Imagine the frustrations: You’ve found some open data about PhD programs of your discipline across the country but simply couldn’t find a way to compare among these programs. I daresay not many applicants would create their own data spreadsheet to juxtapose the strengths and weaknesses between the programs they seek. (By the way, this is why we have created a beta-version PhD Finder for Rhetoric and Composition programs – to show what differences interactive analytics could make.)

Data accessibility is key when making critical decisions. Another instance would be public officials’ voting trends. We know that data about how governors vote in each electoral season are available out there. Yet, these information do not come in accessible formats – i.e. they are not aggregated for easy navigation and readability. Imagine the kind of impact it would have on the general public if they are presented a tractable, intuitive, and interactive format. General voters would have a better idea about how they should (or should not) support their state officials if they can observe and visually analyze these officials’ voting trends and agendas.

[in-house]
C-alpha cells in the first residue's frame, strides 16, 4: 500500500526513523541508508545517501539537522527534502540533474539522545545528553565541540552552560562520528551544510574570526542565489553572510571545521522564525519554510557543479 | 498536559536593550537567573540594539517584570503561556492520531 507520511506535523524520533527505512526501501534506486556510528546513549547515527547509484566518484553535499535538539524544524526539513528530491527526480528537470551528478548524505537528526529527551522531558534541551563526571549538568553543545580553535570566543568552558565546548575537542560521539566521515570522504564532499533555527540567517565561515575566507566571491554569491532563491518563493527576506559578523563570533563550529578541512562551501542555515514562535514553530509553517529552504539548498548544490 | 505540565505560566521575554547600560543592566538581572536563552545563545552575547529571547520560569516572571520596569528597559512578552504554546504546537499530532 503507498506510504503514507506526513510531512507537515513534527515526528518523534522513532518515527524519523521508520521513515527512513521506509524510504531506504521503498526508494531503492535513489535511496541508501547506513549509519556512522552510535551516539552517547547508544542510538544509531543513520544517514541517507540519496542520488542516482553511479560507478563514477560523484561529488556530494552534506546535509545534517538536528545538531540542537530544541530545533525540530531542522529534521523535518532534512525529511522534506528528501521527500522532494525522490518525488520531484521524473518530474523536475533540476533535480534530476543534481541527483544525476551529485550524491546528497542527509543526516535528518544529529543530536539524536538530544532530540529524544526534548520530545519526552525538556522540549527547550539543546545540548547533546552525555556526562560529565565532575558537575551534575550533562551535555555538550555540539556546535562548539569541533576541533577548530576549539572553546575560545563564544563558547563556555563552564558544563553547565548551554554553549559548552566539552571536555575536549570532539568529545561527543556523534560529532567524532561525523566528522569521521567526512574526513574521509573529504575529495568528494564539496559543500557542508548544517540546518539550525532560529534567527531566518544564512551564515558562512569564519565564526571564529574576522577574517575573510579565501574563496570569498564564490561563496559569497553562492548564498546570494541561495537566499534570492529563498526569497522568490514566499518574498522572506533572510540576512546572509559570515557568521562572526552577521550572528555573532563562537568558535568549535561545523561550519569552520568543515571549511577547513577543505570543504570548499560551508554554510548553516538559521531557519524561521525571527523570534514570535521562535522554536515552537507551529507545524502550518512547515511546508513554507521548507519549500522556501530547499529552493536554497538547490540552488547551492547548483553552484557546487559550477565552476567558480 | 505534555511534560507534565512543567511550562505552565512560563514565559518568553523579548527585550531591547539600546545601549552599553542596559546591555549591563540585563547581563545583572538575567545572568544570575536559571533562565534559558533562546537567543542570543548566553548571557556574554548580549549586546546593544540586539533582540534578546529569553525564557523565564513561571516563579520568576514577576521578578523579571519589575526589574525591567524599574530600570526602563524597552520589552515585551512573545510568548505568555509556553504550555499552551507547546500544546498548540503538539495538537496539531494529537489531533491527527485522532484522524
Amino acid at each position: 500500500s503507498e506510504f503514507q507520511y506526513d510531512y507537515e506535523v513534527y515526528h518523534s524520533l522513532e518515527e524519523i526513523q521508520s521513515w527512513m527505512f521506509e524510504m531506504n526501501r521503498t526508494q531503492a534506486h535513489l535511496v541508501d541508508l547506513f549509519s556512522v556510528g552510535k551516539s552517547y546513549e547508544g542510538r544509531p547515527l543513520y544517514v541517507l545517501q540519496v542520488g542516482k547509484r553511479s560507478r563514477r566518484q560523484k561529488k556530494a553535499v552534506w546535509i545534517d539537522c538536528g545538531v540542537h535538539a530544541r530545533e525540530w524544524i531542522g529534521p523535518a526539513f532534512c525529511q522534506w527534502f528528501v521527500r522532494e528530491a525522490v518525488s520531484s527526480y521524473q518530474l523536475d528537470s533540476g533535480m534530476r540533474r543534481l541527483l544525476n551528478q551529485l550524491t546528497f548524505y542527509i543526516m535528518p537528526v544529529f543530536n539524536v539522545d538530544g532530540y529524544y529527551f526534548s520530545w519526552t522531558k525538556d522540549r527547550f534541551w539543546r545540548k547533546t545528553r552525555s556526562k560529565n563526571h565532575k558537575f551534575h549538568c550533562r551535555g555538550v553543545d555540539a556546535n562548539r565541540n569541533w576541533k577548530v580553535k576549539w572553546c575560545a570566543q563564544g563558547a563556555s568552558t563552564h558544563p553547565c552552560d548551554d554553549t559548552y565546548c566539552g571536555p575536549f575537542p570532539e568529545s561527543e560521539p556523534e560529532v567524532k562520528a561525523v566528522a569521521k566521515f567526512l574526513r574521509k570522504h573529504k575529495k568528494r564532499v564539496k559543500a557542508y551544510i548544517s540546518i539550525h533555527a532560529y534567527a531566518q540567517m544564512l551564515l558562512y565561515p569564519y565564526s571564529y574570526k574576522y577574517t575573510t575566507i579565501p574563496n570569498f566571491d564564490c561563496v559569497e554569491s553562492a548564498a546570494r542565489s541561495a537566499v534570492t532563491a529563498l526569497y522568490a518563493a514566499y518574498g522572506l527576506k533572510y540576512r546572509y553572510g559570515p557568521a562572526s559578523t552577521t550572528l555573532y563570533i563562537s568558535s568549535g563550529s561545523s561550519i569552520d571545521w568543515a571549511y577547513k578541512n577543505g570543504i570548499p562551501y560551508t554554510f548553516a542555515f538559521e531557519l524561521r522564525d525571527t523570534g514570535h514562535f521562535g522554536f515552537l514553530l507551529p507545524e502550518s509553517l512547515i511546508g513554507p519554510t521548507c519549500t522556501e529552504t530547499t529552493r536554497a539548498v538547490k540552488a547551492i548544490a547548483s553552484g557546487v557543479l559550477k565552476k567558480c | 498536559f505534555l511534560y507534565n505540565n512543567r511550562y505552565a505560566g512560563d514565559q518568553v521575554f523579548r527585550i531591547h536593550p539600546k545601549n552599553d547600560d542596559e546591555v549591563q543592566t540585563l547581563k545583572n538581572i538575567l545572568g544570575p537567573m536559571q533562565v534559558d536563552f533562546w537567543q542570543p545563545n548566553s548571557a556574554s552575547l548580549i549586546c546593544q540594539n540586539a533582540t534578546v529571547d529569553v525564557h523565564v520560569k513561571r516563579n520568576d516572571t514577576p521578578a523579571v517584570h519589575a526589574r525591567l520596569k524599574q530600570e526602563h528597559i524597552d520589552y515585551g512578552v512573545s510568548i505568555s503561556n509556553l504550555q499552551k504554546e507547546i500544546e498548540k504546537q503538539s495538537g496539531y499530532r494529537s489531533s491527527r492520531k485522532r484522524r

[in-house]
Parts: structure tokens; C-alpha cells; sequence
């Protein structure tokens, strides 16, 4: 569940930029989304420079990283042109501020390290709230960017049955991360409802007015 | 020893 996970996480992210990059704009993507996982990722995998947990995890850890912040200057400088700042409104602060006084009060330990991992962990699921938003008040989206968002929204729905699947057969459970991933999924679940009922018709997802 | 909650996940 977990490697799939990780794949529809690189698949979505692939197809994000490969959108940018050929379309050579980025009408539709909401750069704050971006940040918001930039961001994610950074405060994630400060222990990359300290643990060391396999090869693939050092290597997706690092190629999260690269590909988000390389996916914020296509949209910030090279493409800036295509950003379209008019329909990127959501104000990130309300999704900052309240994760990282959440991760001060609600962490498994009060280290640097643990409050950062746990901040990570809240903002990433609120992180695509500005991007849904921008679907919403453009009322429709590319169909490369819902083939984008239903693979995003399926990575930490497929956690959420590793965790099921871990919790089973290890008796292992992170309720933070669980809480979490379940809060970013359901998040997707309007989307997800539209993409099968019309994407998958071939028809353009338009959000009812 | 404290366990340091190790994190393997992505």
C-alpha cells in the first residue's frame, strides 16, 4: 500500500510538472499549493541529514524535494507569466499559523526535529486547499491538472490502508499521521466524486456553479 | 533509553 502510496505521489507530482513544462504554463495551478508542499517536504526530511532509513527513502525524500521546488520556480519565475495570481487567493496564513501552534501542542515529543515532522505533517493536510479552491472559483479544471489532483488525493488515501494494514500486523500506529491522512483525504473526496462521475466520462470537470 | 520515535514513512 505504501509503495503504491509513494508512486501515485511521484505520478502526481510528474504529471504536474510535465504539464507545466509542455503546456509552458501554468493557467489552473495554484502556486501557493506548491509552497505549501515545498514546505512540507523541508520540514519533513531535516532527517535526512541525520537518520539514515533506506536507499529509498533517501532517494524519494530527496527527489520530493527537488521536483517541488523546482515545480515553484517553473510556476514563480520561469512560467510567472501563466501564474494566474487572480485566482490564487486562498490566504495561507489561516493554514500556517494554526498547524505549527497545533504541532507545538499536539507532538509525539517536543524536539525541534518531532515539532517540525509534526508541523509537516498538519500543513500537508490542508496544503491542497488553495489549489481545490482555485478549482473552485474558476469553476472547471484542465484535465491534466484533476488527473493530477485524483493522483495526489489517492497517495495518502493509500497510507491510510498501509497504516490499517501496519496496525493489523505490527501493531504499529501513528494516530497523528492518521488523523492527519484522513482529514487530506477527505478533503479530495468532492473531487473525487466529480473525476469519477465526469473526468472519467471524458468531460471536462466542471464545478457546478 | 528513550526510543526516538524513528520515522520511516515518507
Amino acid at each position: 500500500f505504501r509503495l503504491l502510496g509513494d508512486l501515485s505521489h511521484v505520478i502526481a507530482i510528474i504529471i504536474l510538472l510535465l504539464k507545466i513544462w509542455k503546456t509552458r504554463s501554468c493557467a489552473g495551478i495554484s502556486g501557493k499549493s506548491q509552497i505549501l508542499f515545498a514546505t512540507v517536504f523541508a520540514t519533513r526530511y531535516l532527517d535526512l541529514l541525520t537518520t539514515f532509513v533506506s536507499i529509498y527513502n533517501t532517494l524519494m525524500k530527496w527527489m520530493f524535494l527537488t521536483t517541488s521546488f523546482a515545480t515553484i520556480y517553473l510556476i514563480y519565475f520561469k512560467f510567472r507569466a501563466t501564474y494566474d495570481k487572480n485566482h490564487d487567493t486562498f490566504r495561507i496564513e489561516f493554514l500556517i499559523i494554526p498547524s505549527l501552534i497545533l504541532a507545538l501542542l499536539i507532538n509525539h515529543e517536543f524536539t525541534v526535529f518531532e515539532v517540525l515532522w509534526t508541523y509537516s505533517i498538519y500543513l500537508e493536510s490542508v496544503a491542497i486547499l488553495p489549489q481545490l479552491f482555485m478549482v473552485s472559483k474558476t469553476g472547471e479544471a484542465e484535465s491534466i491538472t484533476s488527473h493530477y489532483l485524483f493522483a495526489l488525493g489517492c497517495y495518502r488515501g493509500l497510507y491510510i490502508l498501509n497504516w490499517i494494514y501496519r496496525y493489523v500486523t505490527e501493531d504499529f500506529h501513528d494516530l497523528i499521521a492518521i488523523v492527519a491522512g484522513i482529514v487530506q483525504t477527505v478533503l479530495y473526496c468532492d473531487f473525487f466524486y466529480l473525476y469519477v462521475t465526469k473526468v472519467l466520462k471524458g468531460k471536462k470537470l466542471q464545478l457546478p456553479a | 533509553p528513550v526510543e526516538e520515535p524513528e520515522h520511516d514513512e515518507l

Information visualization is not only helpful but necessary. Fekete et al (2008) posited that graphical visualization serves cognitive benefits and perpetual support to understanding complex information. Renaissance polymath Leonardo da Vinci (1452 – 1519) wrote:

The eye. . .
the window of the soul,
is the principal means
by which the central sense
can most completely and
abundantly appreciate
the infinite works of nature.